Let’s Move Salad Bars to Schools is celebrating National Farm to School Month in October. Since its launch in 2010, Let’s Move Salad Bars to Schools has delivered more than 3,500 salad bars to schools. School districts all over the country use salad bars to showcase locally grown, farm-fresh produce as part of farm to school programs. Schools often find that students choose more fruits and vegetables when products are fresh, locally grown, and picked at the peak of their flavor. Kids’ choices are reinforced with educational activities in the cafeteria, classroom, and community. A beautifully stocked salad bar with a rainbow of local fruits and vegetables highlighting farmers and the farms where the products are grown adds to students’ enthusiasm to make healthier choices.
Here are some examples of how salad bars donated by Let’s Move Salad Bars to Schools are contributing to farm to school programs:
- North Powder Charter School in North Powder, Oregon, works with Oregon Farm to School and Food Corps to promote Harvest of the Month on their salad bars. Parents are encouraged to have lunch with their children and are kept informed of the monthly highlighted product via flyers with recipes and games.
- Marlington Local School District in Alliance, Ohio, is working with local farmers through a farm to school grant with the Ohio Department of Education, and is showcasing these locally grown produce items to students, staff, and parents. The salad bar assists them in nutrition education and in promoting our Farm- to-School initiative. Their goal of promoting healthy eating options for all staff and students is enhanced through the use of salad bars at each school.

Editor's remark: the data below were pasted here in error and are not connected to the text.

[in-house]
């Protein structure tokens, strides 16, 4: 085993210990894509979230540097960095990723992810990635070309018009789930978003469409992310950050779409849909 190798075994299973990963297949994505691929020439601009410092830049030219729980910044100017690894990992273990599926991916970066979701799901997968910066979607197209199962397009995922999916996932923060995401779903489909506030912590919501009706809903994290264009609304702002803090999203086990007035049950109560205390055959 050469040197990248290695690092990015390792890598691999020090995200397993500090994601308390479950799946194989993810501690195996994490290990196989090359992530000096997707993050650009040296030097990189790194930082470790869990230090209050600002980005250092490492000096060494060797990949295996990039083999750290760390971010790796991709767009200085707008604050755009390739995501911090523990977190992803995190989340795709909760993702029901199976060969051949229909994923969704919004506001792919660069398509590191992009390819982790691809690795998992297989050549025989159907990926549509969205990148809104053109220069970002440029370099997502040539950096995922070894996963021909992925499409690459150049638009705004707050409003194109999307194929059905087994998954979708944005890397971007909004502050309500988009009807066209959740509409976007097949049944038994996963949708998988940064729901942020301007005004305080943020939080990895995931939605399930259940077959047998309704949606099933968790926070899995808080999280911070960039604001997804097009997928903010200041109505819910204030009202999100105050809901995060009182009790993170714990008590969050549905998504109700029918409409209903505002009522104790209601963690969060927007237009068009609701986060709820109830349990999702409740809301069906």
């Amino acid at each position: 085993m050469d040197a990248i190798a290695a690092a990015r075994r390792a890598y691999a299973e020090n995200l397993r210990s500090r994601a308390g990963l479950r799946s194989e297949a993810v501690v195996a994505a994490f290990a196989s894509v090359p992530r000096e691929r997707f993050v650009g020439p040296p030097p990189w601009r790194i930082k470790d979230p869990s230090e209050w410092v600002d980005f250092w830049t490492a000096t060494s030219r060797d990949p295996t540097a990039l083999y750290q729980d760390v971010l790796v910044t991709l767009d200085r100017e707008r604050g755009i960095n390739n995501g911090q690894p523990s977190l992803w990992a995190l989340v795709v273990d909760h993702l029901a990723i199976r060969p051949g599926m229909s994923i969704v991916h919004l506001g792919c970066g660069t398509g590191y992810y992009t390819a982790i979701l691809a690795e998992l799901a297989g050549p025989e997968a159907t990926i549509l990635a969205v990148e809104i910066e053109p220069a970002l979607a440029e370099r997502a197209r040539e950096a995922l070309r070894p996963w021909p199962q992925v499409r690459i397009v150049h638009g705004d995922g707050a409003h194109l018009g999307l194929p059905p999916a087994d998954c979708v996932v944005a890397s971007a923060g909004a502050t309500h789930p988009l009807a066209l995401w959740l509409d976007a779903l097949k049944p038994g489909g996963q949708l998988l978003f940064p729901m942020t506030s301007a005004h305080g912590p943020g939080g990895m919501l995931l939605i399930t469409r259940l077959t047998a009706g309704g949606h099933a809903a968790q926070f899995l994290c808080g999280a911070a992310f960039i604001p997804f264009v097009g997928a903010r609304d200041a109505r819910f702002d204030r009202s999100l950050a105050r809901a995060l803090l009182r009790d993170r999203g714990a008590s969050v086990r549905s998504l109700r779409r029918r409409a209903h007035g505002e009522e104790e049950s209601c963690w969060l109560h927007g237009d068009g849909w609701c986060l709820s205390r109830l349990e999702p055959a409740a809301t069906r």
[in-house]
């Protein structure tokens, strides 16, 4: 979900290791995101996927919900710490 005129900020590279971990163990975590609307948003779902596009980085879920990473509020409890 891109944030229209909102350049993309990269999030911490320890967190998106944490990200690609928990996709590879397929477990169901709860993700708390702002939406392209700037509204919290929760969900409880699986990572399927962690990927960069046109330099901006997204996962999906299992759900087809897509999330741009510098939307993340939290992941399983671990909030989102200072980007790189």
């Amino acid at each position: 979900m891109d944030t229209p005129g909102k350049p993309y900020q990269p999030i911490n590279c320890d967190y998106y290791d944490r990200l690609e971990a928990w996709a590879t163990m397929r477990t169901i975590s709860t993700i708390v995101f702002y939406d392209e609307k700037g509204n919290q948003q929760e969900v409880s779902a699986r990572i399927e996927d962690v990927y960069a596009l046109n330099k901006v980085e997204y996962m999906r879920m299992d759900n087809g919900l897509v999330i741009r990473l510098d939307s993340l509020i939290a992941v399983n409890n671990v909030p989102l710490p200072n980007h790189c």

- The Oxford School District in Oxford, Mississippi, received a USDA Farm-to-School Planning grant and is using it to add local fresh foods onto their menu and in their salad bars. The High School Food Club promotes their salad bar.
- Olivet Community Schools in Olivet, Michigan, are in a rural community and have been actively involved for 5 years in the Farm-to-School program. Their Future Farmers of America chapter raises fresh greens, herbs, and strawberries in hydroponic towers in the school green house. The salad bar showcases local fresh melons, apples, peaches, cherry tomatoes, carrots, and greens in the fall. Their salad bar displays these products attractively, making them more appealing and is the selling point for increased fruit and vegetable consumption.
Salad bars are a fantastic way for schools to showcase fresh, great-tasting, locally grown foods, and the Let’s Move Salad Bars to Schools initiative makes it easy to get one. Any school participating in the National School Lunch Program can apply for a salad bar from Let’s Move Salad Bars to Schools. Check out the information on how to apply for a salad bar unit and see additional informational resources on the Let’s Move Salad Bars to Schools website.